Democratic Councilmember Vincent Gentile blamed his loss this month in a special election for congress on the unions and party that refused to fund him. He made the remarks last week at the monthly meeting of the Bay Ridge Democrats, a local political club, while speaking about the race against Dan Donovan for the 11th Congressional district, which Donovan won handily on May 5. The club also heard a presentation on the Trans Pacific Partnership (TPP), a pro-business global-trade agreement presently in negotiations. President Obama is seeking fast-track approval in congress, but liberals vigorously oppose the treaty; Senator Elizabeth Warren has taken a particularly hard stance, going toe-to-toe with the president in an escalating battle of rhetoric.
What’s the connection between our local congressional race and the TPP? More than you might think. Before Democratic City Councilmember Dominic Recchia lost against indicted Republican incumbent Michael Grimm for the same congressional seat last fall (Grimm later won, then pleaded guilty and resigned, necessitating the special election), he committed a number of verbal gaffes that led his campaign into a death spiral. In one particularly embarrassing episode, he was asked a question about the TPP outside a campaign event by a reporter from NY1. Recchia appeared to panic before hurriedly excusing himself without answering. This episode and a number of other gaffes became the subject of a savagely mocking piece on The Daily Show, bringing Recchia’s flawed performance as a candidate to a national audience.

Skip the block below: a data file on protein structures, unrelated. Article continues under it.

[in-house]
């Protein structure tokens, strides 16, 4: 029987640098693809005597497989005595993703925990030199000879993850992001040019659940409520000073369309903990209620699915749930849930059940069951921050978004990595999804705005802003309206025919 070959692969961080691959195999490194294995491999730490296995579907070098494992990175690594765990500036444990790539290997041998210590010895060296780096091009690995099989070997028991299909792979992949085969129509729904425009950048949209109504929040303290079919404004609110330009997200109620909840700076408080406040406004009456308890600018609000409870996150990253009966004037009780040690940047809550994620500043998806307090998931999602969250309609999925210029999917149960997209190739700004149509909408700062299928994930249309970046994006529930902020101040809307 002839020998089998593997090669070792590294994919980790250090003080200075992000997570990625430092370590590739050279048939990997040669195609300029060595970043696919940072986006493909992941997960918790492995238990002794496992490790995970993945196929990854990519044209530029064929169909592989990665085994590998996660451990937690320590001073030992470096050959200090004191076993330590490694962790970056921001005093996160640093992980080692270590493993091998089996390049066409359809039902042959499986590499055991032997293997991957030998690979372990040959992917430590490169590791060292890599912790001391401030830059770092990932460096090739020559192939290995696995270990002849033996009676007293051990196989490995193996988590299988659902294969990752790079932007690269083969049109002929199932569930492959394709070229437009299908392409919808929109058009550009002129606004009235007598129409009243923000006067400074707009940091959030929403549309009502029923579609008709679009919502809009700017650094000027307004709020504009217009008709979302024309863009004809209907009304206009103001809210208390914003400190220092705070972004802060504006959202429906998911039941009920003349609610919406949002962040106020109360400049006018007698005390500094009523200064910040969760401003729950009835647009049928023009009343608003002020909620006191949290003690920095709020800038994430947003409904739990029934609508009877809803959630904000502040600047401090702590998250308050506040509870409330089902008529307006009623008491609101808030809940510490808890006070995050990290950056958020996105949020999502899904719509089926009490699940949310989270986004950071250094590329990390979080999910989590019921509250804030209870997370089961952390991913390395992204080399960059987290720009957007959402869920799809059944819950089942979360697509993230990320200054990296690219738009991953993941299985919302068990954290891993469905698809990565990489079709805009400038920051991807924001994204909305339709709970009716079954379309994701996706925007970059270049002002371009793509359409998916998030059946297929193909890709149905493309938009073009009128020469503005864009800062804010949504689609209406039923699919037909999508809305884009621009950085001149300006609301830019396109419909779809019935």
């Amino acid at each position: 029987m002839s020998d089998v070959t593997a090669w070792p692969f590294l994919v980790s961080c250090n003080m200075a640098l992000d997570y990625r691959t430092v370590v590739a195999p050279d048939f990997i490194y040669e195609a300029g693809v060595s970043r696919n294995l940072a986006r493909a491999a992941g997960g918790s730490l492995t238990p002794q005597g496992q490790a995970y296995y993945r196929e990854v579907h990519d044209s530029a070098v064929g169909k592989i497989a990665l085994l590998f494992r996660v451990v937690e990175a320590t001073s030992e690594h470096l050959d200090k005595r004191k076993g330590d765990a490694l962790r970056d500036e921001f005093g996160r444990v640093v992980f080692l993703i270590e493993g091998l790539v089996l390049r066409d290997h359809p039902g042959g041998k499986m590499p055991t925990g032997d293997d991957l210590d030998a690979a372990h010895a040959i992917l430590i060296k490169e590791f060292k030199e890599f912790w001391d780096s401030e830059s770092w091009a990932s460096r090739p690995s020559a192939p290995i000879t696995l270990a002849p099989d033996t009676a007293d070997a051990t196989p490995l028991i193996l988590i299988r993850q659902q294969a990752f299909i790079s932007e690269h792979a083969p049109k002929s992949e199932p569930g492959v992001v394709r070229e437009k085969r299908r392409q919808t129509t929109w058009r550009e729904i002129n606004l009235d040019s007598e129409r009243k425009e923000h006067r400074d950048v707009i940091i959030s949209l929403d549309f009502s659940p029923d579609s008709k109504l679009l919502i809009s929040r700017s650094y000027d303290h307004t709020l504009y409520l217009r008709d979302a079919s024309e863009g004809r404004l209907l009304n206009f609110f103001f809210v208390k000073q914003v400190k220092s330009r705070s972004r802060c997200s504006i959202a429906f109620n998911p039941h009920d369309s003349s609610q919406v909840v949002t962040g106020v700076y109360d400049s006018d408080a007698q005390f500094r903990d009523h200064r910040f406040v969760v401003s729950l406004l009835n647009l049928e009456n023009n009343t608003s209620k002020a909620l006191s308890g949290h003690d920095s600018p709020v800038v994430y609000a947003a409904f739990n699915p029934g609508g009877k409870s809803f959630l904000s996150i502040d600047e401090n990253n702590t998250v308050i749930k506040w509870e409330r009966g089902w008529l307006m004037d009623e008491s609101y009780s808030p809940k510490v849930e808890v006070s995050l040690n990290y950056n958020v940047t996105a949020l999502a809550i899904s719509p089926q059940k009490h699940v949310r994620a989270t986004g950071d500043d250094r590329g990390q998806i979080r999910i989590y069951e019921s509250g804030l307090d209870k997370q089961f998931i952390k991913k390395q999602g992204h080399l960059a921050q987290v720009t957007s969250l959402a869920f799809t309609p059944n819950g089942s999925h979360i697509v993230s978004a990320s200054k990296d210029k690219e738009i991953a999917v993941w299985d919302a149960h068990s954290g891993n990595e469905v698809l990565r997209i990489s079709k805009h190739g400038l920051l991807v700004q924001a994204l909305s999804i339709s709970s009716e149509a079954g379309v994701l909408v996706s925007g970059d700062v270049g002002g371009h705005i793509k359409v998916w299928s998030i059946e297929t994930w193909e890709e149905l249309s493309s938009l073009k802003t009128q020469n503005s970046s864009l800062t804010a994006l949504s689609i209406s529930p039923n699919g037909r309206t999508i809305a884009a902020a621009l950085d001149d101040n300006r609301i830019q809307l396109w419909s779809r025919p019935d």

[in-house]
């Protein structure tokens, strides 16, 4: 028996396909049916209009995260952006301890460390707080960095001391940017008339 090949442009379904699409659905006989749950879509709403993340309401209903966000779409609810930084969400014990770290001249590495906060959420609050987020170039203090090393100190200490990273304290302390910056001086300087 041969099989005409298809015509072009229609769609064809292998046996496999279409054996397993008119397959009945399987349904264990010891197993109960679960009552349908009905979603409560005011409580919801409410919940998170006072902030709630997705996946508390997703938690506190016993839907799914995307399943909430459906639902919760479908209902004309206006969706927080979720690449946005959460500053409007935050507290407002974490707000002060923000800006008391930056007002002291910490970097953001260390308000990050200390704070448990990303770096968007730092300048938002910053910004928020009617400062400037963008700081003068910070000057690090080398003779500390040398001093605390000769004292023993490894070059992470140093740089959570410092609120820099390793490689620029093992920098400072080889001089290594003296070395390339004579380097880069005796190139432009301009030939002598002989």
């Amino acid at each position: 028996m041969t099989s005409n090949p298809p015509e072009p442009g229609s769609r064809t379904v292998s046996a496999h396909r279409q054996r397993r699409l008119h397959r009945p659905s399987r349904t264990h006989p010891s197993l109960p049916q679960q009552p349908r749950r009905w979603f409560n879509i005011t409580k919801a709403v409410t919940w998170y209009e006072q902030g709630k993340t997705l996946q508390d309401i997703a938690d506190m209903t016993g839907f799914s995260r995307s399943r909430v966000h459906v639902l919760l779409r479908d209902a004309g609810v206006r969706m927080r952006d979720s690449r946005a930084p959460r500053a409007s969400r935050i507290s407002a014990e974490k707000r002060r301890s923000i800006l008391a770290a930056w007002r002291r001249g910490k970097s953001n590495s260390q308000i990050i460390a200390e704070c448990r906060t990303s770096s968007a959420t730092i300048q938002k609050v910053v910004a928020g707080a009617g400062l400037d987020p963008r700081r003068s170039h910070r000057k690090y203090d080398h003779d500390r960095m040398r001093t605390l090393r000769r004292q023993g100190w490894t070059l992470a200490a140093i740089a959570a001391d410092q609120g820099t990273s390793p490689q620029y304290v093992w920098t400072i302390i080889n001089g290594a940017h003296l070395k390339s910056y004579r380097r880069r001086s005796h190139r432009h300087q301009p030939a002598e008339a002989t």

This had consequences for the special election in May, Gentile said. The national Democratic Congressional Campaign Committee (DCCC), which had largely bankrolled Recchia’s campaign, was so stung by the failure of its candidate and its own strategy that it refused to put up any more money for the seat when it was Gentile’s turn to run, Gentile said. Additionally, the labor unions that traditionally support Democratic candidates in local races are withholding all campaign contribution across the country because of their opposition to TPP, Gentile said. Nevertheless, Gentile raised $250,000 from campaign contribution in two months from small donors (compared to Donovan’s $600,000, which Gentile said came primarily from groups outside the district, such as the National Chamber of Commerce).
Gentile was buoyant despite the defeat, saying it’s important to have competition in a democracy. “Imagine the message it would send if we let the Republicans have this seat unopposed,” he said. The club agreed, responding with raucous applause.
The Bay Ridge Democrats meet on the second Thursday of every month, at 7:30pm, in the backroom of the Bridgeview Diner (9011 Third Avenue).
The author is on the group’s board.